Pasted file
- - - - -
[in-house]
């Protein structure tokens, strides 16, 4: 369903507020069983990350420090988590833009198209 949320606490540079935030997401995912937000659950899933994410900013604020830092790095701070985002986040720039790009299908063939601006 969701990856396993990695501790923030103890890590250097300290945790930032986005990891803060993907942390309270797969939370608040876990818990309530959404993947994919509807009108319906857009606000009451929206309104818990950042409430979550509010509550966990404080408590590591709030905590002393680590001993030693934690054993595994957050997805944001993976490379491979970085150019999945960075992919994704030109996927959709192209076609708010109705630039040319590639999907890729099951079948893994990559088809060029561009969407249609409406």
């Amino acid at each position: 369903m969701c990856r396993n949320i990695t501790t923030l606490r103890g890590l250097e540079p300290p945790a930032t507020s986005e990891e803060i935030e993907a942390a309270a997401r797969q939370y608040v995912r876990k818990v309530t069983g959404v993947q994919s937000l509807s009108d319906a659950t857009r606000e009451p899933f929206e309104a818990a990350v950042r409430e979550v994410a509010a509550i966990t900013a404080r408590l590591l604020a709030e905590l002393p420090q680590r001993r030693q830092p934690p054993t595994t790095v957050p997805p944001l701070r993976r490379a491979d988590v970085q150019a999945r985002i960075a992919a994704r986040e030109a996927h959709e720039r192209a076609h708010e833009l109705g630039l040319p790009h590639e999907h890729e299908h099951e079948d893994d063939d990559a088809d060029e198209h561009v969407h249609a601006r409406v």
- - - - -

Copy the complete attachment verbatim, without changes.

[in-house]
């Protein structure tokens, strides 16, 4: 369903507020069983990350420090988590833009198209 949320606490540079935030997401995912937000659950899933994410900013604020830092790095701070985002986040720039790009299908063939601006 969701990856396993990695501790923030103890890590250097300290945790930032986005990891803060993907942390309270797969939370608040876990818990309530959404993947994919509807009108319906857009606000009451929206309104818990950042409430979550509010509550966990404080408590590591709030905590002393680590001993030693934690054993595994957050997805944001993976490379491979970085150019999945960075992919994704030109996927959709192209076609708010109705630039040319590639999907890729099951079948893994990559088809060029561009969407249609409406």
């Amino acid at each position: 369903m969701c990856r396993n949320i990695t501790t923030l606490r103890g890590l250097e540079p300290p945790a930032t507020s986005e990891e803060i935030e993907a942390a309270a997401r797969q939370y608040v995912r876990k818990v309530t069983g959404v993947q994919s937000l509807s009108d319906a659950t857009r606000e009451p899933f929206e309104a818990a990350v950042r409430e979550v994410a509010a509550i966990t900013a404080r408590l590591l604020a709030e905590l002393p420090q680590r001993r030693q830092p934690p054993t595994t790095v957050p997805p944001l701070r993976r490379a491979d988590v970085q150019a999945r985002i960075a992919a994704r986040e030109a996927h959709e720039r192209a076609h708010e833009l109705g630039l040319p790009h590639e999907h890729e299908h099951e079948d893994d063939d990559a088809d060029e198209h561009v969407h249609a601006r409406v």